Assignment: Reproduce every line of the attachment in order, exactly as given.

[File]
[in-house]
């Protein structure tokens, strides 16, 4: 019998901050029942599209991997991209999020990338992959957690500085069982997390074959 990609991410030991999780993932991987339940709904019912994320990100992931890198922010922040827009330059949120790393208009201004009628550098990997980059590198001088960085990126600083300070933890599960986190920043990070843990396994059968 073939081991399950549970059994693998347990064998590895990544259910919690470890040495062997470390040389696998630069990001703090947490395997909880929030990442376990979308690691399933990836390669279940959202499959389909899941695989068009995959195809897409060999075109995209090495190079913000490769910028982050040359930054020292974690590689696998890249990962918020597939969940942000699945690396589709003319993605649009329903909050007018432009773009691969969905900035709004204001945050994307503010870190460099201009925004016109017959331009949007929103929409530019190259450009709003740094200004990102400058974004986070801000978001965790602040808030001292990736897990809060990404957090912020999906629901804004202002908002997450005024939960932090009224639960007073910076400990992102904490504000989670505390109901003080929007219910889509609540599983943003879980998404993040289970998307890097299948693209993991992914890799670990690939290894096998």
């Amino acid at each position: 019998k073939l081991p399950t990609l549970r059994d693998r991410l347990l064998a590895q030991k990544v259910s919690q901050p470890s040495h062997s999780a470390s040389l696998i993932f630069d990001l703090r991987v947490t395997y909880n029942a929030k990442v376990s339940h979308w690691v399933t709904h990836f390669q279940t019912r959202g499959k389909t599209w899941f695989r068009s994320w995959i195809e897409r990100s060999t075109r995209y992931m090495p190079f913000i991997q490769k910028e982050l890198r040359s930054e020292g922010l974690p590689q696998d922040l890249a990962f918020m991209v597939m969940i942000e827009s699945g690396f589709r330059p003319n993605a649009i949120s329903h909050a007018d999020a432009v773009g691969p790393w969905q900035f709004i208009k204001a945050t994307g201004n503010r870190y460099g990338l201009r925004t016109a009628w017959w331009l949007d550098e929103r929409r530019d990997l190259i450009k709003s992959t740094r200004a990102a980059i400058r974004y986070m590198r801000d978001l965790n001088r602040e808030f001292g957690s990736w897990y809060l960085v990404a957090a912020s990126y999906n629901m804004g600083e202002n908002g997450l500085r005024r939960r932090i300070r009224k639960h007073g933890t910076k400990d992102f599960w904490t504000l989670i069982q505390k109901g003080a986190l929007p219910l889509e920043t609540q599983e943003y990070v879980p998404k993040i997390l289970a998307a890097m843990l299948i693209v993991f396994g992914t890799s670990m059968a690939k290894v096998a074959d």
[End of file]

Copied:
[in-house]
């Protein structure tokens, strides 16, 4: 019998901050029942599209991997991209999020990338992959957690500085069982997390074959 990609991410030991999780993932991987339940709904019912994320990100992931890198922010922040827009330059949120790393208009201004009628550098990997980059590198001088960085990126600083300070933890599960986190920043990070843990396994059968 073939081991399950549970059994693998347990064998590895990544259910919690470890040495062997470390040389696998630069990001703090947490395997909880929030990442376990979308690691399933990836390669279940959202499959389909899941695989068009995959195809897409060999075109995209090495190079913000490769910028982050040359930054020292974690590689696998890249990962918020597939969940942000699945690396589709003319993605649009329903909050007018432009773009691969969905900035709004204001945050994307503010870190460099201009925004016109017959331009949007929103929409530019190259450009709003740094200004990102400058974004986070801000978001965790602040808030001292990736897990809060990404957090912020999906629901804004202002908002997450005024939960932090009224639960007073910076400990992102904490504000989670505390109901003080929007219910889509609540599983943003879980998404993040289970998307890097299948693209993991992914890799670990690939290894096998």
């Amino acid at each position: 019998k073939l081991p399950t990609l549970r059994d693998r991410l347990l064998a590895q030991k990544v259910s919690q901050p470890s040495h062997s999780a470390s040389l696998i993932f630069d990001l703090r991987v947490t395997y909880n029942a929030k990442v376990s339940h979308w690691v399933t709904h990836f390669q279940t019912r959202g499959k389909t599209w899941f695989r068009s994320w995959i195809e897409r990100s060999t075109r995209y992931m090495p190079f913000i991997q490769k910028e982050l890198r040359s930054e020292g922010l974690p590689q696998d922040l890249a990962f918020m991209v597939m969940i942000e827009s699945g690396f589709r330059p003319n993605a649009i949120s329903h909050a007018d999020a432009v773009g691969p790393w969905q900035f709004i208009k204001a945050t994307g201004n503010r870190y460099g990338l201009r925004t016109a009628w017959w331009l949007d550098e929103r929409r530019d990997l190259i450009k709003s992959t740094r200004a990102a980059i400058r974004y986070m590198r801000d978001l965790n001088r602040e808030f001292g957690s990736w897990y809060l960085v990404a957090a912020s990126y999906n629901m804004g600083e202002n908002g997450l500085r005024r939960r932090i300070r009224k639960h007073g933890t910076k400990d992102f599960w904490t504000l989670i069982q505390k109901g003080a986190l929007p219910l889509e920043t609540q599983e943003y990070v879980p998404k993040i997390l289970a998307a890097m843990l299948i693209v993991f396994g992914t890799s670990m059968a690939k290894v096998a074959d």